Performance matters at Method too. According to van Gendt, Method seeks “key suppliers that have an aligned goal to shake up the cleaning category by providing highly functional products that are safe for people and for the planet.”

Segetis, a Golden Valley, MN-based green chemistry company, met those ideals. Method first linked up with the firm in 2011.

“Segetis’ renewably-sourced solvent works great, and it comes from a renewable, more sustainable source,” said van Gendt. “The partnership with Segetis worked so well because both companies strive to bring innovative, efficacious green chemistries to market.”

According to Hugo Saavedra, co-founder and chief executive officer of Hugo & Debra Naturals, marketers shouldn’t compromise when it comes to green ingredients. As an example, he cited Japanese honeysuckle extract, which the firm has used as a preservative.

“We required the manufacturer to change the way it was manufactured, and the company did,” Saavedra told attendees at the recent Sustainable Cosmetics Summit in New York City. At the conference, which was organized by Organic Monitor, a number of leading cosmetic and personal care companies discussed the issues surrounding sustainability. Participants ranged from the biggest in the business, like P&G and J&J, to smaller brands like Dr. Bronner’s and Intelligent Nutrients.

Growing Your Own
More companies are looking closely at sustainability when it comes to the green ingredients they source, especially in highly visible categories, such as palm oil.

For a number of years, Oriflame had purchased its palm oil from certified sustainable sources, initially through the purchase of green palm credits. In 2012, it began production of a foaming product that contained RSPO-certified segregated sustainable palm oil. Most recently, in March, the company’s Swedish facility obtained a trademark license allowing future production of Oriflame’s Swedish Spa Refreshing Shower Gel, 2187 to carry the RSPO logo.

Dr. Bronner’s Magic Soaps has first-hand experience with sustainable palm through Serendipalm, a sister company it created in Ghana in 2007.


Serendipalm, started by Dr. Bronner’s in 2007,
produces Fair Trade palm oil in Ghana.
Serendipalm—which buys its entire organic certified palm fruits from 500 local smallholder farmers—operates one mill at full capacity, producing 350 metric tons of crude palm oil per year. That supply currently serves Dr. Bronner’s and a select group of European customers, but in order to meet Dr. Bronner’s growing demand for fair trade palm oil, expansion is underway.

Another marketer active at the “ground” level is Apivita, a Greek health and beauty company founded by pharmacists Nikos and Niki Koutsianas. In operation since 1979, Apivita products can be found in 11 countries including Spain, Hong Kong and US, and the company has its own herb and bee farms.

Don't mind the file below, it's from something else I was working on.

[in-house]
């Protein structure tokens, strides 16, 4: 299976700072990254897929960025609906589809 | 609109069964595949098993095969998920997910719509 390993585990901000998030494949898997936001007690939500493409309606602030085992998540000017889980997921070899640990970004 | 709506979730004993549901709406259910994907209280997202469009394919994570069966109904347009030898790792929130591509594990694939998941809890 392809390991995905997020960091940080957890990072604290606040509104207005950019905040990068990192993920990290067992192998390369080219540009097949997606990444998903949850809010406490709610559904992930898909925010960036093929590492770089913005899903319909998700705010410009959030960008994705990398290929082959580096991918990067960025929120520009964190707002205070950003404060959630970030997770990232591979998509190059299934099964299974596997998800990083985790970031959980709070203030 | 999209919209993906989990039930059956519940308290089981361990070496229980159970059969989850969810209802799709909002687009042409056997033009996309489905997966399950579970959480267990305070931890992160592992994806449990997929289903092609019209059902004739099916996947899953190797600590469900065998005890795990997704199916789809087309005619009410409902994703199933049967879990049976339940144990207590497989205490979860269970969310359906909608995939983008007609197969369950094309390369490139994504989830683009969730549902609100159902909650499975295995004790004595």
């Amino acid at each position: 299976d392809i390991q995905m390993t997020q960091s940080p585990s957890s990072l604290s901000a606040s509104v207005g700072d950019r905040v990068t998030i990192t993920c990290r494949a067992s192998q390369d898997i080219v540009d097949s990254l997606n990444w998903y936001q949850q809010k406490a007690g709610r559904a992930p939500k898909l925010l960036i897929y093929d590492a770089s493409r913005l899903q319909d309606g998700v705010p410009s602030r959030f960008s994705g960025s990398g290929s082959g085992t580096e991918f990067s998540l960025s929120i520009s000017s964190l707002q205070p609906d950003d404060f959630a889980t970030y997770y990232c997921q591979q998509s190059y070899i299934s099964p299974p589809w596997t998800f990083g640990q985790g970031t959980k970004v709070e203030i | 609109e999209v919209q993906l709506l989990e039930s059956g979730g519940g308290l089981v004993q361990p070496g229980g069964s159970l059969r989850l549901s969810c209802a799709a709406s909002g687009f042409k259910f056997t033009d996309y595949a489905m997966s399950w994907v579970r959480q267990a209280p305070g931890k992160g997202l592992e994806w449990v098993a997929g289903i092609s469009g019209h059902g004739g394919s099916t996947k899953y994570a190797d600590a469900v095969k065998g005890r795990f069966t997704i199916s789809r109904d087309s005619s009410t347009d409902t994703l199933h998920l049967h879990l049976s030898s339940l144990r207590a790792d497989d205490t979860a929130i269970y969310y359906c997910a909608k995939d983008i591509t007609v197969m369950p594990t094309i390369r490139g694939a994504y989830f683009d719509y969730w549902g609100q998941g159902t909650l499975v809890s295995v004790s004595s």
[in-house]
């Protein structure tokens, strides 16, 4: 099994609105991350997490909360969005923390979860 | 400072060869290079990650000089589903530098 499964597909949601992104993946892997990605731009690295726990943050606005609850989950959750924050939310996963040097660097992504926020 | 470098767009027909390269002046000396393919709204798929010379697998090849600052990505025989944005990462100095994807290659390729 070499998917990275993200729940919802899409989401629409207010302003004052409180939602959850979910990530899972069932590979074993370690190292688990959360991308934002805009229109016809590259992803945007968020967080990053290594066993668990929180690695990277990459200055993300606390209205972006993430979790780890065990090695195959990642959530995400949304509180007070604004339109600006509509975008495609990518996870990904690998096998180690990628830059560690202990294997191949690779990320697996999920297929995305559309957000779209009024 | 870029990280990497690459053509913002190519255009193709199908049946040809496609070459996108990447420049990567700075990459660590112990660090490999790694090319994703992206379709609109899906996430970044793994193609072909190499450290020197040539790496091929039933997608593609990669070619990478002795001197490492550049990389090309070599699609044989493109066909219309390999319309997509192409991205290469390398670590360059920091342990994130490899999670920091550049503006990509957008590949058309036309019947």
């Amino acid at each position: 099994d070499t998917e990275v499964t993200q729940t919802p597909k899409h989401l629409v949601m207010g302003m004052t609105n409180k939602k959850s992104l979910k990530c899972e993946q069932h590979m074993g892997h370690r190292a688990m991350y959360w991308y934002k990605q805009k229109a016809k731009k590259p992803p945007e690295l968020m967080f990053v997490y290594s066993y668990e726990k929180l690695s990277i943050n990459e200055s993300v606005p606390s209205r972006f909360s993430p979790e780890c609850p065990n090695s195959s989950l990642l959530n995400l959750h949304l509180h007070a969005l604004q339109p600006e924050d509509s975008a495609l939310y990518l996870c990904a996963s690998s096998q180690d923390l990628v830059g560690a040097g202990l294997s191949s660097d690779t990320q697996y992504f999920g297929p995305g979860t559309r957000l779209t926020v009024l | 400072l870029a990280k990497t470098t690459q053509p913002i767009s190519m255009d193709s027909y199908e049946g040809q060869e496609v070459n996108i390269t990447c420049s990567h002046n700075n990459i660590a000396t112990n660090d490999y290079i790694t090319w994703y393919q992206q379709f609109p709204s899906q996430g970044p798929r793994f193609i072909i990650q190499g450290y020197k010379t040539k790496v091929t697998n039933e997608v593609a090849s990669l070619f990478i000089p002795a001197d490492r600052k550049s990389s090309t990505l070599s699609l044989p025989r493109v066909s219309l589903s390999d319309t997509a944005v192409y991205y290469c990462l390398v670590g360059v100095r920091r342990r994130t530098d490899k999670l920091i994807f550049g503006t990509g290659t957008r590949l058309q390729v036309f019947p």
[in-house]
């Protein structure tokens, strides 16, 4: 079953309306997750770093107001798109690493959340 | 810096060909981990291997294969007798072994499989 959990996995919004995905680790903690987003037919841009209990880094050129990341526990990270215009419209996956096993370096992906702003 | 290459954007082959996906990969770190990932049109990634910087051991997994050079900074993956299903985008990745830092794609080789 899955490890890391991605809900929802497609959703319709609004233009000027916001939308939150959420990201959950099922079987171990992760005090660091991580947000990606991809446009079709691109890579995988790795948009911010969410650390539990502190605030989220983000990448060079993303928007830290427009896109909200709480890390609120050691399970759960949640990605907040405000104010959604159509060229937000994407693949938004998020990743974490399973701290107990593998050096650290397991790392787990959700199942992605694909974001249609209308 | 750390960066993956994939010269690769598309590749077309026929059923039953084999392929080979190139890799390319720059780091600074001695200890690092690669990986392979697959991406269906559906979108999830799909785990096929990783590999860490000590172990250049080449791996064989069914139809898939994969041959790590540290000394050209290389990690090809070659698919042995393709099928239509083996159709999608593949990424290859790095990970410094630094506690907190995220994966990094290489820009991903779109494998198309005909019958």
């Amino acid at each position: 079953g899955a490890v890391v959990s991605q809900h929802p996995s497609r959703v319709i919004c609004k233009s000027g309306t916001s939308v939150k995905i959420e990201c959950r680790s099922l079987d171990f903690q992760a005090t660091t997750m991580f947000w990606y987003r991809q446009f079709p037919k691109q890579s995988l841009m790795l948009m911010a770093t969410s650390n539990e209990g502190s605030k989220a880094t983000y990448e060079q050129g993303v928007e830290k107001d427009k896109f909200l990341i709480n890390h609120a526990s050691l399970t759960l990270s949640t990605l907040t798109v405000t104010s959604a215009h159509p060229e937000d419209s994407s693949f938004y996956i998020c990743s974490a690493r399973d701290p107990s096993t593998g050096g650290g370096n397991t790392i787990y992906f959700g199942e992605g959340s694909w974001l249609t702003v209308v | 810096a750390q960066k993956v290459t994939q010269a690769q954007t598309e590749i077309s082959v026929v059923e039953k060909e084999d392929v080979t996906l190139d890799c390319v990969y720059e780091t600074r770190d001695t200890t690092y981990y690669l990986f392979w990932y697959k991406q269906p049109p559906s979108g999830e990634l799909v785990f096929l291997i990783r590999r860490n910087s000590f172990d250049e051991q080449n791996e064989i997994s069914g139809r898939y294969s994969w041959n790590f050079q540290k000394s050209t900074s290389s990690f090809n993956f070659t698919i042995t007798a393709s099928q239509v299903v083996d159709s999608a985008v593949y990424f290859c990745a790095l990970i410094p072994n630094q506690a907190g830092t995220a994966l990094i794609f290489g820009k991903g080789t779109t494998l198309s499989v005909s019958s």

In 2004, Apivita established a bee farm with 50 beehives. Seven years later, the firm formed Apigaia—which means “land of the bee” in Latin—in collaboration with local beekeepers. Apigaia is now the single largest apiary (2000 beehives) in Greece. Featuring state of the art bee product harvesting facilities, less than 40% of the production is harvested, and Apivita treats the hives with essential oils and plant extracts to promote the sustainability of the hive.

The Apivita Farm was founded in 2009 to focus on the quality, safety and full traceability from the “earth to the bottle” of all medicinal and aromatic plants used in its products “while leading the way to an alternative sustainable cooperative agricultural practice in rural Greece,” according to the company.  The farms, which are located in four different regions of Greece (Mt. Olympus, Arkadia, Fthiotida and Thessaly) cultivate local herbs such as Greek mountain tea, St. John’s wort and lavender. Apivita also collaborates with organic farmers and herb collectors that follow sustainable wild crafting practices.

“Our purpose has always been to promote ethical and sustainable business,” Nikos Koutsianas said during a roundtable discussion at the Sustainable Cosmetic Summit.

Fair Trade & Giving Back
Many green leaders look beyond sustainability issues when it comes to sourcing their ingredients; ethical practices are part and parcel to their business.

“Theoretically, you can have certified an organic product that was made with child or forced labor,” Dr. Bronner’s business development specialist Les Szabo said during the Sustainable Cosmetics Summit.

To avoid that situation, his firm sources all of its major raw materials from Fair Trade projects around the world that ensure a fair price, living wage and community benefits for farmers, workers and their families, according to the company.

To date, the firm has directly built, or partnered with Fair Trade projects in Sri Lanka, Ghana, India, Kenya, Mexico, Ecuador, Palestine, Israel and Zambia, for Fair Trade organic coconut, palm, tea tree, avocado, jojoba and mint oils, as well as fair trade ethanol and beeswax.

Dr. Bronner’s—which contends some 3,600 farmers and workers around the world benefit directly from participating in its supply chains—was recently accepted as a member of the World Fair Trade Organization (WFTO), an organization it calls the “authentic voice” of Fair Trade and a “guardian of Fair Trade values.”